Reporters Committee for Freedom of the Press attorneys have asked a Florida state court to dismiss a defamation lawsuit against journalist and President of News for Univision Daniel Coronell over an opinion column he published about Colombian attorney Abelardo de la Espriella in January.
The column, which ran in Colombia’s Spanish-language newsmagazine Semana, offered commentary on De la Espriella’s famed legal career and lavish lifestyle, including his tastes in designer clothes, watches, and luxury travel on private jets.
One month after the column was published, De la Espriella sued Cornell for “defamation by implication,” claiming that while the facts in the column were accurate, they implied that De la Espriella “has engaged in illegal activities, tax evasion, influence peddling, bribery or corrupt activities.” Since De la Espriella filed the lawsuit, Coronell has been threatened with another defamation by implication claim from a well-known Colombian businessman believed to be associated with De la Espriella.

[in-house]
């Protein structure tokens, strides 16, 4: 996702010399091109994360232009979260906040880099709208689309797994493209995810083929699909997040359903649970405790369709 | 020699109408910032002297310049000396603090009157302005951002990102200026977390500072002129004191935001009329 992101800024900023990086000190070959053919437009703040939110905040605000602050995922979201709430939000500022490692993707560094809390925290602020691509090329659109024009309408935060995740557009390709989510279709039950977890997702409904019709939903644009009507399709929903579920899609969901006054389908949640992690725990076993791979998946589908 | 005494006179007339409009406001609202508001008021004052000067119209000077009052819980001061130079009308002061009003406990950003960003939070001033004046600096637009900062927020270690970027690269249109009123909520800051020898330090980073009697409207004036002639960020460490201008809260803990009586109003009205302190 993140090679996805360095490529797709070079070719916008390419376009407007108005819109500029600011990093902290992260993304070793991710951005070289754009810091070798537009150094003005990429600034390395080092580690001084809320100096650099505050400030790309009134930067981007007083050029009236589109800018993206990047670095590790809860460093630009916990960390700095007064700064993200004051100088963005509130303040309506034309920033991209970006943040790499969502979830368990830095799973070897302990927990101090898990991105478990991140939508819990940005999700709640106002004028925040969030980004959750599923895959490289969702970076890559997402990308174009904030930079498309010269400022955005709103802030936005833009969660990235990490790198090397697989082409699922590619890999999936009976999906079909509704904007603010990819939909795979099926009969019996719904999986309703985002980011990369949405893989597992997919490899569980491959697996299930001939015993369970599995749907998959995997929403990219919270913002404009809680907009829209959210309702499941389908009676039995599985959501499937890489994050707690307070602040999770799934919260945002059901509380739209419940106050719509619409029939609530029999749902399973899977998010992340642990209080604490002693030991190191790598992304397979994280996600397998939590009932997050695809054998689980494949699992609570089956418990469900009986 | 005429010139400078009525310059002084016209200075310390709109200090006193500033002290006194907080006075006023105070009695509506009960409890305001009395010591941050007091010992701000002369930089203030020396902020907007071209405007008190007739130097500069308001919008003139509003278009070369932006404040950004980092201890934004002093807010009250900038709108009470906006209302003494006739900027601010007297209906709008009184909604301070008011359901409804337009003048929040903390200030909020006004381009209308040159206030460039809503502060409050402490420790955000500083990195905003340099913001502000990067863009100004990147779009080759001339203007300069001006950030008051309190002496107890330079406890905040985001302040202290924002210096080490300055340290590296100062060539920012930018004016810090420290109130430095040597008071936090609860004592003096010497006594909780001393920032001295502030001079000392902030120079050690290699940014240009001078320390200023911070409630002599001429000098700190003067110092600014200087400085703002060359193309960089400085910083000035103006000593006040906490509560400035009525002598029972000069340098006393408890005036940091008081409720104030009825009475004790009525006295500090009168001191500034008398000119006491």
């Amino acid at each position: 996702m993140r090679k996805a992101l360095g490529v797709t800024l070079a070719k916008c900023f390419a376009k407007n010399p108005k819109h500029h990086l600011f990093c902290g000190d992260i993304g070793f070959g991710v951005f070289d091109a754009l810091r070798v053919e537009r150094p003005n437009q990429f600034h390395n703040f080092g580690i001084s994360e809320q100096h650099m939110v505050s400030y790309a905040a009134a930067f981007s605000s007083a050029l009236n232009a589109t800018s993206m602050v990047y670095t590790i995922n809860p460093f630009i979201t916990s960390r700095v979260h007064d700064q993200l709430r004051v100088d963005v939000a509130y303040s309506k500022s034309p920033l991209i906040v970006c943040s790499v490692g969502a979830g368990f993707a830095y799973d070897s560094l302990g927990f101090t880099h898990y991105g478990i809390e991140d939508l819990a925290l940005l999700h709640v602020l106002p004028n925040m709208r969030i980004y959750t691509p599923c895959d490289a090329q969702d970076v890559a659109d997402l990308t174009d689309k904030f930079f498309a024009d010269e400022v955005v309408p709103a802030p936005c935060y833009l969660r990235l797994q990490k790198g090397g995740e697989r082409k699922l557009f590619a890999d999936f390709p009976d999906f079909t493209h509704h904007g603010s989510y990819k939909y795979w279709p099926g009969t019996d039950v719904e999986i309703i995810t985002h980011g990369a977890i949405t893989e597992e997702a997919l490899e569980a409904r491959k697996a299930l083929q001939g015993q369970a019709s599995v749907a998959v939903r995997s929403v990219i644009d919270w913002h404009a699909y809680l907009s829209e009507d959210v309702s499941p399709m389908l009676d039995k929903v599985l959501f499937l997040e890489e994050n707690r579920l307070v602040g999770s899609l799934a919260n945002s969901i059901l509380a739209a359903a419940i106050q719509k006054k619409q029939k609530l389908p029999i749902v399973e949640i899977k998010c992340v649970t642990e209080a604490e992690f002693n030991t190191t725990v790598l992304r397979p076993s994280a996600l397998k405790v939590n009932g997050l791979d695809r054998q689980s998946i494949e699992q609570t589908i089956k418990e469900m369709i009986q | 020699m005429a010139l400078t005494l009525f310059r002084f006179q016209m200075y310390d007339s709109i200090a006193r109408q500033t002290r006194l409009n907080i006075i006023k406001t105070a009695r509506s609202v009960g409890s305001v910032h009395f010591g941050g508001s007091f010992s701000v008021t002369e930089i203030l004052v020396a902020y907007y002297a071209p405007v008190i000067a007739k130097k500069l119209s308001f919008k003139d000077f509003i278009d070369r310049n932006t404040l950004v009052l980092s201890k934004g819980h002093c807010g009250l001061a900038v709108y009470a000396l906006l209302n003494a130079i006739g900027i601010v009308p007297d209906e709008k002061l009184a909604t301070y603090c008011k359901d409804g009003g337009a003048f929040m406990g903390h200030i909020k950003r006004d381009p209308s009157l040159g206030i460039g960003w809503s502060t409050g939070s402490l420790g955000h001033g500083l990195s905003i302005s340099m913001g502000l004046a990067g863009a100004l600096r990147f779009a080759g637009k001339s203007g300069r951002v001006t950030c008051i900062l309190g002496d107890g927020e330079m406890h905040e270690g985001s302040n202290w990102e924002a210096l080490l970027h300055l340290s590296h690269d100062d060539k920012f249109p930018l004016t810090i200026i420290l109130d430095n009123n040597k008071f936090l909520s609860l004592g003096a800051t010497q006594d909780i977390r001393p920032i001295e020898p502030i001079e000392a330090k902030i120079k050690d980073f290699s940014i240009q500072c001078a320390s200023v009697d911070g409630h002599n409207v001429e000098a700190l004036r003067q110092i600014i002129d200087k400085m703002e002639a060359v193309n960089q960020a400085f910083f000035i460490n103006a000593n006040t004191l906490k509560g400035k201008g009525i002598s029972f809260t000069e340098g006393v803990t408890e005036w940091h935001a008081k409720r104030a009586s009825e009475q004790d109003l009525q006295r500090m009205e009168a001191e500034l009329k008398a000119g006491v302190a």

In a motion to dismiss the case under Florida’s anti-SLAPP (Strategic Lawsuits Against Public Participation) law, Reporters Committee attorneys representing Coronell argued that the lawsuit is part of a legal campaign designed to burden and harass Coronell and to stop him from writing about powerful Colombians. Anti-SLAPP laws are intended to guard against frivolous lawsuits aimed at discouraging or halting speech about public figures or issues.
Reporters Committee attorneys also argued that De la Espriella, a public figure in Colombia, failed to demonstrate that Cornell’s opinion column met the requirements for a defamation by implication claim because, among other things, it is protected opinion under the First Amendment.
If the court dismisses the case under Florida’s anti-SLAPP law, Coronell will be allowed to seek to have De la Espriella reimburse him for the legal fees he incurred in fighting the lawsuit.